Austin city employees upset over insurance plan
(ABC 6 News) – Monday, city of Austin employees from street workers to supervisors were impacted after the city council approved a number of 2023 health insurance memorandum of agreements.
About 54 percent of city employees are enrolled in the city’s insurance plan right now. And if they drop below 50 percent, insurance companies will not even give the city a bid to provide insurance to its workers.
“There’s not one person that’s not affected in this city because of this insurance plan. Our frustration is that they didn’t look into other options that would be better for the employee,” said Tom Schulte.
Tom Schulte, a firefighter with the city of Austin says over the last 3 years there has been about a 12-perfect increase in premiums every year.
But this year, he’s looking at about a 31-percent increase.
Schulte spoke to the council before the vote Monday evening telling them to vote “no.” Saying city employees were given an ultimatum to sign this memorandum of agreement and if they didn’t sign Tom’s insurance premium per month for his family would be over 13 hundred dollars. He says for some, that’s two house payments.
Each of the memorandums passed 5 to 1 with council member Joyce Poshusta being the only one voting nay across the board.
Earlier this year, the city went to its employees saying it was going to switch insurance companies but workers now say their out-of-pocket and premiums have doubled. While the plans themselves have gotten worse.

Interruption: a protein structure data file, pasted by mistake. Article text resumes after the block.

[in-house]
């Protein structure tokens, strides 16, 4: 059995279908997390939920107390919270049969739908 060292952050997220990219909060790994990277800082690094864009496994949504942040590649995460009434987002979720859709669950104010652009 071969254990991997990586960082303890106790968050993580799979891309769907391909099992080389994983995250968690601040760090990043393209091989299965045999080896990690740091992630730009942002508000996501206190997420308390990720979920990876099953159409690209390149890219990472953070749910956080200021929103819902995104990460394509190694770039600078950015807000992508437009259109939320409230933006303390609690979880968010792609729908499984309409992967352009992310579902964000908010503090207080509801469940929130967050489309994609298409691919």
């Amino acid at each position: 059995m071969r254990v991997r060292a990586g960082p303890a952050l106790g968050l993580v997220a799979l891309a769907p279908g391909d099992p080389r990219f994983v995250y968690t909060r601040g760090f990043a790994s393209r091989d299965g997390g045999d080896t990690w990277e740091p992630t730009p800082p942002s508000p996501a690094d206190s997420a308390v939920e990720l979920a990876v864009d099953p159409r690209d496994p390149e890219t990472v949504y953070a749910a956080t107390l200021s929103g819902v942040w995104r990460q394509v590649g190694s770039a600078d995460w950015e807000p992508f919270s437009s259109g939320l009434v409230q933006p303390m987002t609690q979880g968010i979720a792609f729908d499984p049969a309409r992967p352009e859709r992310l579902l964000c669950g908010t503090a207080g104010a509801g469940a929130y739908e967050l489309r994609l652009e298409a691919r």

Employees proposed a plan to the city that would reallocate HSA money back toward premium costs to hopefully entice people to sign up for the city’s insurance plan.
“One of the problems is that we don’t have enough people on our plan to get a competitive price and so we had proposed that to administration and we don’t feel that it was properly brought to council and today they went ahead with their plan versus a plan that would work better for the employees. Right now, there’s a lot of frustration with the employees on their insurance benefits,” Schulte said.
Schulte has been employed by the city of Austin for almost 17 years now.
“When I first started, insurance was affordable, and now it’s becoming a second mortgage,” Schulte explained.
And Tom says he’s not alone.
“It’s kind of a crying shame that it’s at where it’s at today. I would like that you guys address that and correct it, the council,” another city worker said at the meeting.
“They’re my coworkers. It doesn’t matter if they’re not in my department, they’re still my coworkers, and we still have to try to get what’s best for the city,” Schulte adds.